Prince was beautiful and small. 5’2” without shoes, he was short for any gender. Obviously this didn’t affect his surety, his larger than life presence, cultivated or inborn. A small girl who internalized ideas of feminine weakness, I saw Prince as living proof that physical parameters—of gender, of size, of biology—aren’t limitations. It wouldn’t sound cheesy were he singing it: it’s possible for all of us to live, enjoy, and celebrate our bodies, work though it may be. Art helps in that endeavor; especially music, when it comes to movement.

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Not only did Prince teach me that could you look however you wanted, he also made it drippingly clear that you could be as sexual as you wanted, a familiar yet revolutionary notion for everyone, especially women. Long before slut-shaming was common vernacular, Prince was the dirty patron saint—the Pope, really—of sex positivity. In the universe of Prince, not only is it okay to be sexual, it’s a given. Beautiful, writhing, wounded, and ultimately, human. Free to self-define and stay up past dawn, everything becomes naturalized, accepted, celebrated. If you can give yourself permission to look however you want and have as much sex as you want, the anxiety of orientation is next to dissolve. The message of so many Prince songs is the same: love is love.

Of course there were other such figures. As poet Mark Bibbins put it, David Bowie was the original It Gets Better video. But there was an otherness and otherworldliness to Bowie. He was a Star Man, a myth, where Prince gave Pan an earthly run for his money. Bowie’s Nietzsche-infused lyrics could be difficult for listeners to parse; Prince’s were as direct as possible, and no less existential or confrontational: I want you. Do Me, Baby.

Bowie was also a Brit, imbued with that across-the-pond glamour. Prince was from Minnesota. That fact said to all of those not from cosmopolitan cultural center, especially the queers: hell yes, you can play too! Minnesota was almost as nowhere as my hometown. For Prince to be himself, that self, from the waters of Lake Minnetonka—it meant that it could be okay. It gets better. We can make it better.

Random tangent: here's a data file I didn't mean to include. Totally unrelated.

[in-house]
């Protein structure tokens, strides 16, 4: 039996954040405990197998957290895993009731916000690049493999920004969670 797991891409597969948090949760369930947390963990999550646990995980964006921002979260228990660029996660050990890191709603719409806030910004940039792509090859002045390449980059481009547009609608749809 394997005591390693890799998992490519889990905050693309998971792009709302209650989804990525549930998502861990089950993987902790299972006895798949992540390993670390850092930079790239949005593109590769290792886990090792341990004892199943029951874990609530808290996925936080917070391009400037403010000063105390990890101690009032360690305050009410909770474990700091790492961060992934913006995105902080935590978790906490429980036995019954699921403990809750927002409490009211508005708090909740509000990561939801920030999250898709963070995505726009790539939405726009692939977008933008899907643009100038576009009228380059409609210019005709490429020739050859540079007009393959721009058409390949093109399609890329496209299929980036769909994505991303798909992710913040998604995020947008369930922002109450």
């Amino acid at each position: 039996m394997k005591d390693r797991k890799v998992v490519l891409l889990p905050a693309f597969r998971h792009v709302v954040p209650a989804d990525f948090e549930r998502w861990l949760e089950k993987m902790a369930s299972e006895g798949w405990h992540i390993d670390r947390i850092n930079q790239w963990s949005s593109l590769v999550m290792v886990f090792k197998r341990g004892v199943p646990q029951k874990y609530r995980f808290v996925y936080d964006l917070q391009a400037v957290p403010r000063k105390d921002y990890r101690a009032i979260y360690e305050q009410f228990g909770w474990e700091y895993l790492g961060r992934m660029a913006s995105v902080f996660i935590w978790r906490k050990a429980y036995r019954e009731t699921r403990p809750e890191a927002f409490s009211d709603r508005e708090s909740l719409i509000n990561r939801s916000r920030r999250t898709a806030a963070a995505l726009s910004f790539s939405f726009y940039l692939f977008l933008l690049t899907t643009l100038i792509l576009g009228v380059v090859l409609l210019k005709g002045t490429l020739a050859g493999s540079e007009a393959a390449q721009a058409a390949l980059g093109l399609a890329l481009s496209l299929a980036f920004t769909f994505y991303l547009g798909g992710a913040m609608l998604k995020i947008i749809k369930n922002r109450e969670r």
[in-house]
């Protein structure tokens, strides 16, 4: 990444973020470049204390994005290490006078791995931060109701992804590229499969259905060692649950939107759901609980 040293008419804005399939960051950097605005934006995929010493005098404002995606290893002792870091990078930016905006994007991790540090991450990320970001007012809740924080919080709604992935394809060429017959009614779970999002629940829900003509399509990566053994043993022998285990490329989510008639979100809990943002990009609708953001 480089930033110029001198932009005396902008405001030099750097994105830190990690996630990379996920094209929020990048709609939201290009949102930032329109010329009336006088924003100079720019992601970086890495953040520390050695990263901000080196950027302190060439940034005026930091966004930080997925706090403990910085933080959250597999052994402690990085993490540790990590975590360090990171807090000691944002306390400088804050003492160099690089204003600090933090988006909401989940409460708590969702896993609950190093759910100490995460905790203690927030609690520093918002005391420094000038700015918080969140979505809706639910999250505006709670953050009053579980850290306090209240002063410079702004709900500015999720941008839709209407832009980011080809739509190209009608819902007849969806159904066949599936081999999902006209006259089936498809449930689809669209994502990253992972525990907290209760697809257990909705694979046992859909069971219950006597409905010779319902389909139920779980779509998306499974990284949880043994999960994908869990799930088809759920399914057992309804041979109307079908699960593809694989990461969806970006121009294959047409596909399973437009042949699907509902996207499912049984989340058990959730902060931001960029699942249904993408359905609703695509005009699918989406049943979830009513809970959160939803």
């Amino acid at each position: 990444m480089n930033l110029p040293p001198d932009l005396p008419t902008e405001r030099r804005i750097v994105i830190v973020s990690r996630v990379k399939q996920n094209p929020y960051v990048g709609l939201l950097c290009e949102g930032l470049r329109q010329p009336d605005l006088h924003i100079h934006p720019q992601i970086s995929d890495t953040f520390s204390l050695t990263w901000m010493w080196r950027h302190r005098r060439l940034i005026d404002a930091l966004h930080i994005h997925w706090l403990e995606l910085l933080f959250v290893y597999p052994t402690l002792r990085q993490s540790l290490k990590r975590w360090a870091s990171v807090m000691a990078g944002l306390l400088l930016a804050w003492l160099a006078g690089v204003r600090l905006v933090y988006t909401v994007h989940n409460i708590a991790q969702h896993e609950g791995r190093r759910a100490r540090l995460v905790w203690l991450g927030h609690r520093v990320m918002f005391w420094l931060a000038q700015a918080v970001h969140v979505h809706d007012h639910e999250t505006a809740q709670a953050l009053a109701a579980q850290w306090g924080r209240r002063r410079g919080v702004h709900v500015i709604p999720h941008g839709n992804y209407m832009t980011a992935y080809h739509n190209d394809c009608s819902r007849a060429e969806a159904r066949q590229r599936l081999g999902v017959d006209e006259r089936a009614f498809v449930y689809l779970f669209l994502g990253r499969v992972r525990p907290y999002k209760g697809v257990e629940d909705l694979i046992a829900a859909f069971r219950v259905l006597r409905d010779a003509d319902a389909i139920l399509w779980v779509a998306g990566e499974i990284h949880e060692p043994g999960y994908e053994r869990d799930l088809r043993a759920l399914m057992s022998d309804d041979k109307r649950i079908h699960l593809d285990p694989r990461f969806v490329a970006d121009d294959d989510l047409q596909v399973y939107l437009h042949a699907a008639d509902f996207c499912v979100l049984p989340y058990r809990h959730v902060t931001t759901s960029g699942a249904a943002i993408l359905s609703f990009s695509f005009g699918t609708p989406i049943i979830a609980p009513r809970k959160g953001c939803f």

In a culture still grappling with accepting bodies at the most basic level, Prince not only looked and sang and preached the part. There was the way he moved, a kind of prowl that played every role daring us to dance, to dig, to get free. Some people have moods, personas, performances. Prince was a coil, an erotic livewire, and one for the ages. Decades after that radio shocker, I no longer understand man and woman as an either/or binary. I used to work Prince into a theory that everyone is bisexual—whoever you are, if you aren’t attracted to Prince, you must be lying. How could anyone not be drawn to such visceral, unabashed sinew? If you can watch “Purple Rain” and not squirm, well, that’s your problem. He tapped into an essential libido and invited us for a drink and I for one will be forever grateful.

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Meet me in another world, space and joy,
vous etes tres belle, mama, girls and boys.

We can appreciate his music to the extent of our knowledge and taste but Prince had a prowess at life that we can all draw from, regardless of demographics. “All of my hang ups are gone/how I wish u felt the same.” A constant source of almost spiritual encouragement in a time of civil rights activism and bodily coming-to-terms, Prince spoke to and for the glorious animal in all of us, whether we listened or not.

I'm not a human
I am a dove
I'm your conscious
I am love

Electric words. He wasn’t wrong.


K.T. Billey

K.T. Billey is an arts and culture writer, educator, and poet. Originally from rural Alberta, Canada, her poetry collection "Vulgar Mechanics" is a current finalist for the Fordham Lincoln Center Poets Out Loud Prize. An Assistant Editor for Asymptote, she was recently featured in Lambda Literary’s Poetry Spotlight. See more at ktbilley.com.